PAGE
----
We are in the midst of an unprecedented public health and economic crisis. It is no secret that workers, especially in the service industry, will be disproportionately impacted, and that collective action is the greatest tool we have at our disposal to get through this. To that end, we’ve compiled a variety of resources to help workers in New Orleans and Louisiana at large, which can be viewed here.
Additionally, we’re working on setting up unemployment workshops, fighting for a fair fund for hospitality workers, and contributing to mutual aid projects throughout the city.
We are currently experiencing the first wave of disruption that the coronavirus (COVID-19) pandemic is bringing to the United States, the South, and our beloved city of New Orleans. As this public health and socioeconomic crisis unfolds, the cracks in our institutions and systems will become apparent and may even fully fracture. When systems fail, it is people who pick up the pieces and reform them. As socialists and working people, we know our power rests in our ability to act collectively. We embrace solidarity over self-interest because it is necessary for survival.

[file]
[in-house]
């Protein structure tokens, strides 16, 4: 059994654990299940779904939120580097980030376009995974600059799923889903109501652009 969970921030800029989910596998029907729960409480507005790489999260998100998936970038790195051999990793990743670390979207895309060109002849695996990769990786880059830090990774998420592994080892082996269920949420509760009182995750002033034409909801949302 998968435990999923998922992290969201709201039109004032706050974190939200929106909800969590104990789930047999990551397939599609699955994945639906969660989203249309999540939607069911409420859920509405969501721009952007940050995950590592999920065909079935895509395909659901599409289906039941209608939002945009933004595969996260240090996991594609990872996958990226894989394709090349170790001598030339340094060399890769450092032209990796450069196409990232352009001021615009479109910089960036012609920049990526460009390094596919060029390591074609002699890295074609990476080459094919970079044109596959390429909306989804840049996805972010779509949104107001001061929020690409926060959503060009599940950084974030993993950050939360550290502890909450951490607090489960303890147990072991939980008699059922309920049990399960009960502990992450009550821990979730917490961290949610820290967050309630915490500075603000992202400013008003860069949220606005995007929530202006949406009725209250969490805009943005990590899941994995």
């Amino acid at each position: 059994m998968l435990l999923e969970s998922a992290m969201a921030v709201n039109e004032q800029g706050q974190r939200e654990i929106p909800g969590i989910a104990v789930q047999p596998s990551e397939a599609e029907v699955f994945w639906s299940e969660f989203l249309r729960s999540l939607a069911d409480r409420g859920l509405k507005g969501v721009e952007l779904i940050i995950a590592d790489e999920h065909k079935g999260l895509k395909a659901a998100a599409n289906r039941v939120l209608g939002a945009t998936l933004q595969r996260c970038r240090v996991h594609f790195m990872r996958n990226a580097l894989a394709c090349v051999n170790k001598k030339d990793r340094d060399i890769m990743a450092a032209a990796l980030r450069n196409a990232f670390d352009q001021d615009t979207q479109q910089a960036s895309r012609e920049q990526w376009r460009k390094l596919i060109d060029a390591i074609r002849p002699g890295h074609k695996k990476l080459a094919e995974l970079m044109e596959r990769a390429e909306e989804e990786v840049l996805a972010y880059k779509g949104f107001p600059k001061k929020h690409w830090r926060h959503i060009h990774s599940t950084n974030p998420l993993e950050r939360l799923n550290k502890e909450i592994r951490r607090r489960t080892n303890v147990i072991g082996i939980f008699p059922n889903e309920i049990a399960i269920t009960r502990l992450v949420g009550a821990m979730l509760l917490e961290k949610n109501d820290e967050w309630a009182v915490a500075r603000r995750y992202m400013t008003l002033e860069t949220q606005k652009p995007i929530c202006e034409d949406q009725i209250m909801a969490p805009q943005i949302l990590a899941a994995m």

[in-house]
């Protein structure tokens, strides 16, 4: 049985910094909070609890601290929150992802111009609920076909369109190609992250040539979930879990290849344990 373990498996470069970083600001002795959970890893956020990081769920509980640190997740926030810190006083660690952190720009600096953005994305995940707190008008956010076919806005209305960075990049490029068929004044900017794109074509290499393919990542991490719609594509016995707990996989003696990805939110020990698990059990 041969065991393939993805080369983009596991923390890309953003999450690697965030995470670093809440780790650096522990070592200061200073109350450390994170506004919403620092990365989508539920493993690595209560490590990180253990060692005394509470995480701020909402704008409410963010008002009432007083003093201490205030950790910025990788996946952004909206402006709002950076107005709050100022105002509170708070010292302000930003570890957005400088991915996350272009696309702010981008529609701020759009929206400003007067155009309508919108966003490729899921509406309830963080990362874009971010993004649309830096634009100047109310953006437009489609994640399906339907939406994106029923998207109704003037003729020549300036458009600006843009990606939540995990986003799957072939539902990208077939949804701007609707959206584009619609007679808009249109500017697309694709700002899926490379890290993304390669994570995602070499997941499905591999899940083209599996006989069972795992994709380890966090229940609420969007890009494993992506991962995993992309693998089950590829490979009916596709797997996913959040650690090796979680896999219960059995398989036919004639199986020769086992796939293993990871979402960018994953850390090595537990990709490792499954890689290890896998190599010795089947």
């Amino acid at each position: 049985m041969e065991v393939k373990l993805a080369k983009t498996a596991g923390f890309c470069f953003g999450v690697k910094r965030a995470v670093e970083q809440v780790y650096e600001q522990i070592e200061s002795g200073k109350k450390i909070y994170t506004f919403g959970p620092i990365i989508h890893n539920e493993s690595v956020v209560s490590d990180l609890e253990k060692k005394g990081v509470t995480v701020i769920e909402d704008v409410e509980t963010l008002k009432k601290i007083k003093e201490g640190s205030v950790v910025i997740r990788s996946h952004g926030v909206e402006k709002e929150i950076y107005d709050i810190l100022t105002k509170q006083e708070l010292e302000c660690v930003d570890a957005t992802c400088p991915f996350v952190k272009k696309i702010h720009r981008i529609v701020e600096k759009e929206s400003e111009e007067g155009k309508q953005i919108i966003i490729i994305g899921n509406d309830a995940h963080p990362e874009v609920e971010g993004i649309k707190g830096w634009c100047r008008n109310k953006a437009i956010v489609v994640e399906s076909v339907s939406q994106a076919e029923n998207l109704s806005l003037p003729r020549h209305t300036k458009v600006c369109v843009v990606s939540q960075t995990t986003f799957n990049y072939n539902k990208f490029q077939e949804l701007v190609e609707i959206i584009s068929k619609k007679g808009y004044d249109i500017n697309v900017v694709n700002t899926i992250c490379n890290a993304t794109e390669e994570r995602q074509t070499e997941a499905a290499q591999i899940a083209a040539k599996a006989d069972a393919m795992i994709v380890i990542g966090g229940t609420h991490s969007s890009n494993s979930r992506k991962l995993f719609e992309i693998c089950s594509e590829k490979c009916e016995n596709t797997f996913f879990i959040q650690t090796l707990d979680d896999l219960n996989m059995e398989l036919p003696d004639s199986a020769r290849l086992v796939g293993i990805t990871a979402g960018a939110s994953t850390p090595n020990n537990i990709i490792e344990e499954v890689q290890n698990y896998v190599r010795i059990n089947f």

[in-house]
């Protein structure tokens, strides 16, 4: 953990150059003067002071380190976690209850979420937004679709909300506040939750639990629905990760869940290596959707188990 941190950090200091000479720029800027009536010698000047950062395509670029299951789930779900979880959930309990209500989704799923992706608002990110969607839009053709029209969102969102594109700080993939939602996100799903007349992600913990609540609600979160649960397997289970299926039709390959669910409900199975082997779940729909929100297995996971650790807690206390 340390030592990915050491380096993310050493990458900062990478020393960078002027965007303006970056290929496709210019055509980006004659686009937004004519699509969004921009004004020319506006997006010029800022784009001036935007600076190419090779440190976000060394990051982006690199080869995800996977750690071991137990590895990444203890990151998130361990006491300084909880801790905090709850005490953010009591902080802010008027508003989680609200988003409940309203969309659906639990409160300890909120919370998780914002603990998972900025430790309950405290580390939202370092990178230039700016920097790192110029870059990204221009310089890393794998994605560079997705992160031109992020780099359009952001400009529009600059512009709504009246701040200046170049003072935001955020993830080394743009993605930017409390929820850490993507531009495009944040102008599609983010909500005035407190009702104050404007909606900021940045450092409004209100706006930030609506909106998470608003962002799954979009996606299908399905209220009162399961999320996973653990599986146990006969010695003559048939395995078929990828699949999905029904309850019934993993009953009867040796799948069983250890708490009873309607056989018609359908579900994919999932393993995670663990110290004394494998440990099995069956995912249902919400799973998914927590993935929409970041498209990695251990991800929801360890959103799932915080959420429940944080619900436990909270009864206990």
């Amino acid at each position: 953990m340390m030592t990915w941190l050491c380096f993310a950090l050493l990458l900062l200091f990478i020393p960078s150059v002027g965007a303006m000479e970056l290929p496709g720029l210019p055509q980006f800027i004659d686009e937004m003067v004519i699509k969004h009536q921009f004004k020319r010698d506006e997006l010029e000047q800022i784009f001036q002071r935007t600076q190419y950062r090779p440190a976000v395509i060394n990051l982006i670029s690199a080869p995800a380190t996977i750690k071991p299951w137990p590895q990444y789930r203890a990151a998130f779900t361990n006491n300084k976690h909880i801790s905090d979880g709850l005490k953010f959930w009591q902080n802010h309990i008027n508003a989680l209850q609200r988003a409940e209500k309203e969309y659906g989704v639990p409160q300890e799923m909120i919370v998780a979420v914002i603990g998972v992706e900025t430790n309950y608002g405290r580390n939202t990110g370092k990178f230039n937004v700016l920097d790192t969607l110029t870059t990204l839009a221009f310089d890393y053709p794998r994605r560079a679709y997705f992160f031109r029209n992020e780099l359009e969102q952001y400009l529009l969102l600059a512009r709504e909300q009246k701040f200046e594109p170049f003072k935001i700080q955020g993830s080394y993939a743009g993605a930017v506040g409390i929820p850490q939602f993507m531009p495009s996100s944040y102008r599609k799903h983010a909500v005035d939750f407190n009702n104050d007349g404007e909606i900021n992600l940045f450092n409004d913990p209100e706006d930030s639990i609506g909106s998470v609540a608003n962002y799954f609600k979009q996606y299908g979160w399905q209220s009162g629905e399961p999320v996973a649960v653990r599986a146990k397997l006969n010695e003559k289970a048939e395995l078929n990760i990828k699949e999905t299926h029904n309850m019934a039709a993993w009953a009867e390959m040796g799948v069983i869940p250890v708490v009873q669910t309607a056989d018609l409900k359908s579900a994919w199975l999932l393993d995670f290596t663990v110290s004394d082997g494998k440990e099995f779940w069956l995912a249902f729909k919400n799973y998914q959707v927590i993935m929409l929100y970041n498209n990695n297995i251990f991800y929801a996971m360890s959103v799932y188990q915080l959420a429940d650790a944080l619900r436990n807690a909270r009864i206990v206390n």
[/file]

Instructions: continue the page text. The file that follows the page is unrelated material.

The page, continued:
Our capitalist economic system amplifies all the effects of the pandemic. Millions of workers earning low wages and facing ever-increasing rents and childcare costs now have difficult decisions to make. Over the past forty years, politicians on both sides of the aisle have cut funding to public programs and let investors and corporations dictate their policy. State and municipal governments have given private, profit-seeking companies control over vital services, and we are now seeing the disastrous results of that approach.
In the absence of a paid sick leave program, millions of working people face the stressful choice of whether to go to work sick or stay home as advised and risk losing pay or their jobs altogether.
In the absence of a paid family leave program, working parents face enormous difficulty in obtaining childcare when schools close.